22 views

Recipe to compute dimension and decompose product of $SO(N)$ group representations [migrated]

As it is well known Young tableaux (YT) provide an efficient and very useful way to treat $SU(N)$ representation. This is principally based on these facts: There is a correspondence between irreps ...
1
vote
1answer
41 views

About shift operators

The question is this: Does $$L_+ L_- Y_{lm} $$ ,where $Y_{lm}$ is a spherical harmonic function, equals to zero. If so, why? The two operators above are defined as $$L_+ ={L_x + iL_y } $$ $$L_-={L_x ...
0
votes
1answer
64 views

Indices of a Pauli matrix transformed in the Lorentz representation

When Peskin and Schroeder want to prove a Fierz identity on page 51, they make use of the identity $$(\sigma^{\mu})_{\alpha \beta} (\sigma_{\mu})_{\gamma\delta} = 2 \epsilon_{\alpha \gamma} ...
7
votes
4answers
348 views

Coadjoint orbits in physics

I am looking for some application of coadjoint orbits in physics. If you know some of them please let me know.
6
votes
2answers
75 views

Why is $\theta \over 2$ used for a Bloch sphere instead of $\theta$?

I'm a beginner in studying quantum info, and I'm a little confused about the representation of a qubit with a Bloch Sphere. Wikipedia says that we can use $$\lvert\Psi\rangle=\cos\frac{\theta}{2} ...
3
votes
1answer
93 views

What's the significance of the difference between the quantum numbers, $\ell$ and $m_{\ell}$?

I know that $m_{\ell}$ is associated with the projection of the angular momentum vector onto the $z$ axis and $\ell$ is associated with the length of the angular momentum vector. To me this implies ...
1
vote
1answer
43 views

Singleton representations of $SO(2, d)$?

What is meant by "singleton" representations of $SO(2, d)$ and 'small representations' in Witten's paper, Anti de Sitter Space and Holography?
0
votes
1answer
71 views

Why is orbital angular momentum quantized according to $I=\frac h{2 \pi} \sqrt{l(l+1)}$?

I simply have no idea how this result is found $$I=\frac h{2 \pi} \sqrt{l(l+1)}.$$ The result seems to just be dumped in textbooks rather than explained. I can get the result that ...
1
vote
1answer
46 views

Total angular momentum operator

How do the eigenfunctions of the total angular momentum operator analytically look like? I mean the operator is given by $J = L+S$ so the eigenfunctions have to be tensor-product states, right? Can ...
3
votes
3answers
271 views

Why does the electron spin with a particular tilt?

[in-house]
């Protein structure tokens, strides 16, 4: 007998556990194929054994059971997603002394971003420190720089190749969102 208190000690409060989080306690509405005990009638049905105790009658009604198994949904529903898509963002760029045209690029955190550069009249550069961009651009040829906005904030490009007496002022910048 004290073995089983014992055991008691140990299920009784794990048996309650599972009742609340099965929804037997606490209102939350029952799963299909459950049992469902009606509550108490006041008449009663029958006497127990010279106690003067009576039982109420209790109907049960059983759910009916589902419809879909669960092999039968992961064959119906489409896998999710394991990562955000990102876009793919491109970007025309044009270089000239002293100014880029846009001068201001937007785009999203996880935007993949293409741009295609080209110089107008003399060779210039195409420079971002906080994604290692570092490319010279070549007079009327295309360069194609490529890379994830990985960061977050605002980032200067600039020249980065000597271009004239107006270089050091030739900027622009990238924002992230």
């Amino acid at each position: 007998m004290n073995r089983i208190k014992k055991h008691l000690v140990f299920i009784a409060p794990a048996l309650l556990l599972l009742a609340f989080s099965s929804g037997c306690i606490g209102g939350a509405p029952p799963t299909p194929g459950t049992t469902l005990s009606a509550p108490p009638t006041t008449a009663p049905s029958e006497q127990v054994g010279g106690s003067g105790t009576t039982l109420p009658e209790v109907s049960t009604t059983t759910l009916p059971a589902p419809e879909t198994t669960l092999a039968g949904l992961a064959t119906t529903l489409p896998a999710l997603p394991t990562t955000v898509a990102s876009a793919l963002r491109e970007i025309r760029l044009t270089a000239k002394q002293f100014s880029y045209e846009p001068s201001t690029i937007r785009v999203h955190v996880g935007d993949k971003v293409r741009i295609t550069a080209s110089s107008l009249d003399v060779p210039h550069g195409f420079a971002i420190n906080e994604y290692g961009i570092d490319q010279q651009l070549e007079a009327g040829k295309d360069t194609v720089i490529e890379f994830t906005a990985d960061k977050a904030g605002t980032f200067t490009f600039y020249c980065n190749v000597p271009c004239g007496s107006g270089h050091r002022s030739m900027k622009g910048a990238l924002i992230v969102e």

I found this image for the classical description of the electron spin at hyperphysics Can you explain why the axis of rotation makes an angle of 60° with the z-axis and how this particular ...
1
vote
1answer
40 views

Why do we restrict the maximal supercharge to 32?

Many supersymmetry textbook state that the maximal supersymmetry in any dimension has 32 hermitian supercharges. (Actually for lowest number of supersymmetry $N=1$ the highest dimension is $D=11$) I ...
0
votes
1answer
72 views

How do states in Hilbert Space act like irreducible representations?

I am reading Georgi's book on group theory and I came across this sentence..." Hilbert space of any parity invariant system can be decomposed into states that behave like irreducible representations". ...
1
vote
0answers
47 views

Interpretation of vector mesons in QCD

It is well-known that scalar mesons are interpreted as pseudogoldstone bosons which is connected with spontaneous broken $SU(3) \times SU(3)$ symmetry to $SU(3) \times SU(3) / SU(3)_{chiral}$. Is ...
2
votes
1answer
41 views

Decomposition of the gravitino into helicity $\pm \frac{3}{2}$ and $\pm \frac{1}{2}$ components

I'm reading this book on string theory. When they decompose two dimensional gravitino (formula 7.16) $$ \chi_\alpha = \frac{1}{2}\rho^\beta \rho_\alpha \chi_\beta + \frac{1}{2}\rho_\alpha \rho^\gamma ...
4
votes
1answer
145 views

Branching rules for $SU(3)$

How does one compute the branching rules for $SU(3)\to SU(2)\times U(1)$.? In particular, I do not know how to put the abelian charges. Take for example the adjoint $\mathbf{8}$ of $SU(3)$. I can ...
0
votes
0answers
26 views

Euclidean Continuation of spinor

I would like a clear and useful answer or explanation about these following argument or question that I'll place in logical order for my purpose that deal the Euclidean continuation of spinors in 5 ...
1
vote
0answers
74 views

Is an electron technically a set of two particles?

The electron - described as a four-spinor in the Dirac equation - transforms according to the $(1/2,0)\oplus(0,1/2)$ representation of the Lorentz group, so it is actually a direct sum of a left- and ...
0
votes
1answer
142 views